War in Ukraine Makes Investors Think of a Second Cold War

Since the fall of the Soviet Union, investors have enjoyed decades of global economic stability, with foreign military and diplomatic conflicts playing an diminished role in market movements.

But Russia’s invasion of Ukraine It is the most visible sign of the recent change in that dynamic where the growing competition between powerful nations will have dire consequences for investors.

Europe’s largest military conflict since World War II – along with escalating tensions between the United States and China – has investors watching shifts in international power dynamics more closely than they have for a long time.

Daniel J. said: A fund manager overseeing $2.2 trillion in assets. “This situation in Russia further complicates some of these broad global relationships, and it is certainly a growing topic of conversation with our investors.”

Financial markets have always been sensitive to geopolitical events – elections, supply disruptions and trade tensions – that can move prices. And in just a few days, the invasion of Ukraine triggered a series of economic maneuvers that could rapidly change the way countries raise money, buy raw materials and with whom they deal.

The United States and its European allies said they would Freezing any assets of the Russian Central Bank held by US financial institutions, making it difficult for the central bank to support the ruble. new penalties for her Basically blocked Some Russian banks of international transactions. British oil giant BP said it would do so “Exit” Its 20 percent stake in Russia’s state-controlled oil company Rosneft, which was valued at $14 billion last year. And the Norway’s Sovereign Wealth Fundthe world’s largest company, said it would divest itself of its Russian investments.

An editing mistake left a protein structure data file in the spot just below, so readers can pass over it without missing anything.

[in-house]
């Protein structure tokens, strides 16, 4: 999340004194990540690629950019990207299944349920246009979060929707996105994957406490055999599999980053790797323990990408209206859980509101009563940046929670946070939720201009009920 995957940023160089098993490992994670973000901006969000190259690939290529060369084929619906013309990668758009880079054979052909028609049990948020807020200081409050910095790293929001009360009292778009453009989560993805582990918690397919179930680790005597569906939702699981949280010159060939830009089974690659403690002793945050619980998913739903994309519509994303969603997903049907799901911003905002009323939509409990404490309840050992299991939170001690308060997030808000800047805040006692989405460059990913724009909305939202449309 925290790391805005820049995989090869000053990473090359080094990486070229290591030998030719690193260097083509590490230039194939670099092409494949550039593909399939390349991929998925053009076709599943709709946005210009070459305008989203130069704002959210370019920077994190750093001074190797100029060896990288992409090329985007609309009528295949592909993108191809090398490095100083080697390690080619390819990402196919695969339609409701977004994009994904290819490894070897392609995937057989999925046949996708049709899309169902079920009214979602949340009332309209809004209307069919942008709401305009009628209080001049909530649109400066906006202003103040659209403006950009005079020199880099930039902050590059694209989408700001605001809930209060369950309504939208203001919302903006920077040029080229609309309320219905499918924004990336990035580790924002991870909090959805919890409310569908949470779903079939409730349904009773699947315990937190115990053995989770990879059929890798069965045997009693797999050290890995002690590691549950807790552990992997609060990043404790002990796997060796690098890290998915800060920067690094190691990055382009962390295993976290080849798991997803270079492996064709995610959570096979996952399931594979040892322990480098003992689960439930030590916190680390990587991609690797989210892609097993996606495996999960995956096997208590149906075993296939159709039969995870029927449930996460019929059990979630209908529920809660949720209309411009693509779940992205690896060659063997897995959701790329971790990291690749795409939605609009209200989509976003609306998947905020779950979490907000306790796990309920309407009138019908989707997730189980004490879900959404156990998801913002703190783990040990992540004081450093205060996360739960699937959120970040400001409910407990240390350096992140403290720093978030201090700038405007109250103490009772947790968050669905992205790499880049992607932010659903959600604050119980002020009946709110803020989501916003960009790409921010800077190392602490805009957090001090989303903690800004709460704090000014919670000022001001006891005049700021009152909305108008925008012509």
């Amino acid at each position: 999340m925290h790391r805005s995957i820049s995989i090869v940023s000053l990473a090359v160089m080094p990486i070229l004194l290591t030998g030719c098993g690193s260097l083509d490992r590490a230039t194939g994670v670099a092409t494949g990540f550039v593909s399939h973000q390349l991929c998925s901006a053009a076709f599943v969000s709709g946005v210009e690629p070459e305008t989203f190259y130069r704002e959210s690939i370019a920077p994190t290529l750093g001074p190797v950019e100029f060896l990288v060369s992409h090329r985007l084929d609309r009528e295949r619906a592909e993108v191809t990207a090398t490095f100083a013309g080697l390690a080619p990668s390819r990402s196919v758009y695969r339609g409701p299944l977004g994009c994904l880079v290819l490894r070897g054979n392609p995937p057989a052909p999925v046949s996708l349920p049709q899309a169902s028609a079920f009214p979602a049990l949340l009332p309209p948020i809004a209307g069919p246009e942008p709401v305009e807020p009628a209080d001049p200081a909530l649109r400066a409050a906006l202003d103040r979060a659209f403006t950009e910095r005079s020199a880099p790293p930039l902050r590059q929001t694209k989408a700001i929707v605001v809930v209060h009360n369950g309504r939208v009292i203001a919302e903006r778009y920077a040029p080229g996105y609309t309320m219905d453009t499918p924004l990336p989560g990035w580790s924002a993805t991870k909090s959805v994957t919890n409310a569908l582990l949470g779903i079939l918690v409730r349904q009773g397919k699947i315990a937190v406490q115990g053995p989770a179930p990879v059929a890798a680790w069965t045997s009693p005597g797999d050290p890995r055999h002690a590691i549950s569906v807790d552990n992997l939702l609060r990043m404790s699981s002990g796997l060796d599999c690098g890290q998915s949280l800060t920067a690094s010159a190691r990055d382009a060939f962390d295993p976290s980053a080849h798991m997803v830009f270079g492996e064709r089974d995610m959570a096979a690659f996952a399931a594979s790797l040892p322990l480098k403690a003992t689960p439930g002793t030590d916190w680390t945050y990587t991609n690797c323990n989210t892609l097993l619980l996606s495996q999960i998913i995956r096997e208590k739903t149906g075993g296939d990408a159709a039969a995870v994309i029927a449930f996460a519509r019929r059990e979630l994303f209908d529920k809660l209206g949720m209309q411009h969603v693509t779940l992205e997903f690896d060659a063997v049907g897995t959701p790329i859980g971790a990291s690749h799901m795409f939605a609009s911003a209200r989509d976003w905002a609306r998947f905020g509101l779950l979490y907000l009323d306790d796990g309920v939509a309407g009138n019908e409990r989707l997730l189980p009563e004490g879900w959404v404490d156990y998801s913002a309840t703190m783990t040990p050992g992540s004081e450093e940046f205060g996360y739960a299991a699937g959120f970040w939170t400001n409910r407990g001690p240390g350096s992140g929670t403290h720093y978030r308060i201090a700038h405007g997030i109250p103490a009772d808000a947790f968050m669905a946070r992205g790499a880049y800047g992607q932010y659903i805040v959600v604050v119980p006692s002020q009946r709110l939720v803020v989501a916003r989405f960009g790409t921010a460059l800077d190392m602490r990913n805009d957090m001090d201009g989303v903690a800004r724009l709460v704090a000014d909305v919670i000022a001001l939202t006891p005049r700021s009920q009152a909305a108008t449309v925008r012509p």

These moves – along with Russia’s position as the world’s third largest oil producer, after the United States and Saudi Arabia – have shaken markets around the world. Commodity traders are discovering how to redirect the global flow of oil, natural gas, minerals and grains. Stock traders, already faced with uncertainty as governments and central banks grapple with the fallout from the pandemic, must contend with an armed conflict that could impede any business that relies on those materials.

The S&P 500 fell for a second straight month in February, including rapid volatility in recent days as the fighting rages and the fallout from financial sanctions. instant effect on the Russian economy. The ruble fell To a record low against the dollar, oil futures rose to more than $100 a barrel.

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Jason Schenker, president of Prestige Economics, a forecaster in Austin, Texas, described the revival of tensions between Western countries and Russia as a second Cold War.

“There is this competition for global influence and global power, but the stakes are now high,” said Mr. Schenker. We may have a protracted battle of penalties and soft power diplomacy. And we could see successive risks of further military action.”

That danger was evident on Tuesday when former Russian Prime Minister Dmitry Medvedev warned that economic wars “often turn into real wars,” prompting France’s Finance Minister, Bruno Le Maire, to retract an earlier statement that Europe was “fully prepared.” Economic and financial war against Russia.” Mr. Le Maire said his use of the word “war” was inappropriate.

Although the incursion into Ukraine is a concrete and public example of the way geopolitical events are increasingly affecting markets, a transformation was already underway.

Tensions escalate between the United States and China biggest business partner In goods, for years, most notably the trade war during the administration of President Donald J. Trump, which included Tariffs on a wide range of Chinese products In 2018. But the maneuvers have continued since then: Beijing has moved to rein in companies that… List of their shares in the United States While also giving Wall Street banks more free hand To operate within its borders, which means that investor-managed businesses exist on Chinese terms.